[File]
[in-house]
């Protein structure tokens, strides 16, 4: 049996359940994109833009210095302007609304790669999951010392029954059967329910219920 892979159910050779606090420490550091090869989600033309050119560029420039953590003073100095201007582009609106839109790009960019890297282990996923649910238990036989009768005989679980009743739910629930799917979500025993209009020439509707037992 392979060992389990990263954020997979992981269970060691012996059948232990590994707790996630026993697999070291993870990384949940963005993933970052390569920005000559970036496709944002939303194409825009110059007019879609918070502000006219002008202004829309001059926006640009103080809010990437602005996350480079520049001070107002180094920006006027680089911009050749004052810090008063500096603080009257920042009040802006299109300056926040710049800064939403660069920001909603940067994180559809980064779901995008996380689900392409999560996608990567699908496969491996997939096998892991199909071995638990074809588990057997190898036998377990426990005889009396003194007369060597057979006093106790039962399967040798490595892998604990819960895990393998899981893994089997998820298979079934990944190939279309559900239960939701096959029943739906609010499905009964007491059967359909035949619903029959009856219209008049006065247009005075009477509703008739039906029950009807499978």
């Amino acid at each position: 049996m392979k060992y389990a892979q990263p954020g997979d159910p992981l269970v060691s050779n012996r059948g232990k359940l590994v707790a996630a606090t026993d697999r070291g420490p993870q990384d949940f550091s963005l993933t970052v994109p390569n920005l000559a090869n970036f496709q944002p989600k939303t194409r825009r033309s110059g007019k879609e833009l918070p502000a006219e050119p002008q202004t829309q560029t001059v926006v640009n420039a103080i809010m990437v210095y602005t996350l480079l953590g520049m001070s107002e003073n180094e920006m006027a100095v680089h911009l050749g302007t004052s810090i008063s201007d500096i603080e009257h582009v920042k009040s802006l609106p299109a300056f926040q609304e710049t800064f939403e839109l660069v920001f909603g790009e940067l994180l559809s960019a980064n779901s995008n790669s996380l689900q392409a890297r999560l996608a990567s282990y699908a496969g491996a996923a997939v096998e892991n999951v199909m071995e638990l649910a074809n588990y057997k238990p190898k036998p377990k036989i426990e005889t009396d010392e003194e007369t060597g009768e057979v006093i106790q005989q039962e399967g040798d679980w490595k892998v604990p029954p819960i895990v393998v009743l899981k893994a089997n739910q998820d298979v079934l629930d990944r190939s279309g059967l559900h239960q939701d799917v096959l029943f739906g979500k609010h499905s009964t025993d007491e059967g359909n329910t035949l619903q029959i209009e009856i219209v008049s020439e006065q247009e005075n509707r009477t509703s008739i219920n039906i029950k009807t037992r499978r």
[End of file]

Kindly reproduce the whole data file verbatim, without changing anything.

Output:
[in-house]
């Protein structure tokens, strides 16, 4: 049996359940994109833009210095302007609304790669999951010392029954059967329910219920 892979159910050779606090420490550091090869989600033309050119560029420039953590003073100095201007582009609106839109790009960019890297282990996923649910238990036989009768005989679980009743739910629930799917979500025993209009020439509707037992 392979060992389990990263954020997979992981269970060691012996059948232990590994707790996630026993697999070291993870990384949940963005993933970052390569920005000559970036496709944002939303194409825009110059007019879609918070502000006219002008202004829309001059926006640009103080809010990437602005996350480079520049001070107002180094920006006027680089911009050749004052810090008063500096603080009257920042009040802006299109300056926040710049800064939403660069920001909603940067994180559809980064779901995008996380689900392409999560996608990567699908496969491996997939096998892991199909071995638990074809588990057997190898036998377990426990005889009396003194007369060597057979006093106790039962399967040798490595892998604990819960895990393998899981893994089997998820298979079934990944190939279309559900239960939701096959029943739906609010499905009964007491059967359909035949619903029959009856219209008049006065247009005075009477509703008739039906029950009807499978």
């Amino acid at each position: 049996m392979k060992y389990a892979q990263p954020g997979d159910p992981l269970v060691s050779n012996r059948g232990k359940l590994v707790a996630a606090t026993d697999r070291g420490p993870q990384d949940f550091s963005l993933t970052v994109p390569n920005l000559a090869n970036f496709q944002p989600k939303t194409r825009r033309s110059g007019k879609e833009l918070p502000a006219e050119p002008q202004t829309q560029t001059v926006v640009n420039a103080i809010m990437v210095y602005t996350l480079l953590g520049m001070s107002e003073n180094e920006m006027a100095v680089h911009l050749g302007t004052s810090i008063s201007d500096i603080e009257h582009v920042k009040s802006l609106p299109a300056f926040q609304e710049t800064f939403e839109l660069v920001f909603g790009e940067l994180l559809s960019a980064n779901s995008n790669s996380l689900q392409a890297r999560l996608a990567s282990y699908a496969g491996a996923a997939v096998e892991n999951v199909m071995e638990l649910a074809n588990y057997k238990p190898k036998p377990k036989i426990e005889t009396d010392e003194e007369t060597g009768e057979v006093i106790q005989q039962e399967g040798d679980w490595k892998v604990p029954p819960i895990v393998v009743l899981k893994a089997n739910q998820d298979v079934l629930d990944r190939s279309g059967l559900h239960q939701d799917v096959l029943f739906g979500k609010h499905s009964t025993d007491e059967g359909n329910t035949l619903q029959i209009e009856i219209v008049s020439e006065q247009e005075n509707r009477t509703s008739i219920n039906i029950k009807t037992r499978r």